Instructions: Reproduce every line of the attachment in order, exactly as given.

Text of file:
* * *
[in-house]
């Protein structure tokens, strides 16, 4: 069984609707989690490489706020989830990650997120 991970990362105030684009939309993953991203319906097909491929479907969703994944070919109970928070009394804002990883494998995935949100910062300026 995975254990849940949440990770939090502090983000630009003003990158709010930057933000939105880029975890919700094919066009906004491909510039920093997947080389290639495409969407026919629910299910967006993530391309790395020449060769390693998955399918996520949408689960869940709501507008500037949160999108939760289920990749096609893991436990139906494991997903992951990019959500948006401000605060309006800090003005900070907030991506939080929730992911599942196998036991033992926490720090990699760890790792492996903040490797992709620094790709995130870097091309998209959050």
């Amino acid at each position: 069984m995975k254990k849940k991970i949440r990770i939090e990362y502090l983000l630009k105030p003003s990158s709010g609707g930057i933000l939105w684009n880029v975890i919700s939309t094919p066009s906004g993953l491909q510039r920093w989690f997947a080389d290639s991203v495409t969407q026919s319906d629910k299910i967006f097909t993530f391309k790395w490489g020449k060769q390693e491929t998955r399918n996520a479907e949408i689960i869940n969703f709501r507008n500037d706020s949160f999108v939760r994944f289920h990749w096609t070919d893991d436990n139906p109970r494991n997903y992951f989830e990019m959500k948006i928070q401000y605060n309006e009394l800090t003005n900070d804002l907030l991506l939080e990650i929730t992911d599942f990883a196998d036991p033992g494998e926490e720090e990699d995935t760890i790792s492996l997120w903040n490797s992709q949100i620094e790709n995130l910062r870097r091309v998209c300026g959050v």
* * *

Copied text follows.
[in-house]
């Protein structure tokens, strides 16, 4: 069984609707989690490489706020989830990650997120 991970990362105030684009939309993953991203319906097909491929479907969703994944070919109970928070009394804002990883494998995935949100910062300026 995975254990849940949440990770939090502090983000630009003003990158709010930057933000939105880029975890919700094919066009906004491909510039920093997947080389290639495409969407026919629910299910967006993530391309790395020449060769390693998955399918996520949408689960869940709501507008500037949160999108939760289920990749096609893991436990139906494991997903992951990019959500948006401000605060309006800090003005900070907030991506939080929730992911599942196998036991033992926490720090990699760890790792492996903040490797992709620094790709995130870097091309998209959050």
């Amino acid at each position: 069984m995975k254990k849940k991970i949440r990770i939090e990362y502090l983000l630009k105030p003003s990158s709010g609707g930057i933000l939105w684009n880029v975890i919700s939309t094919p066009s906004g993953l491909q510039r920093w989690f997947a080389d290639s991203v495409t969407q026919s319906d629910k299910i967006f097909t993530f391309k790395w490489g020449k060769q390693e491929t998955r399918n996520a479907e949408i689960i869940n969703f709501r507008n500037d706020s949160f999108v939760r994944f289920h990749w096609t070919d893991d436990n139906p109970r494991n997903y992951f989830e990019m959500k948006i928070q401000y605060n309006e009394l800090t003005n900070d804002l907030l991506l939080e990650i929730t992911d599942f990883a196998d036991p033992g494998e926490e720090e990699d995935t760890i790792s492996l997120w903040n490797s992709q949100i620094e790709n995130l910062r870097r091309v998209c300026g959050v």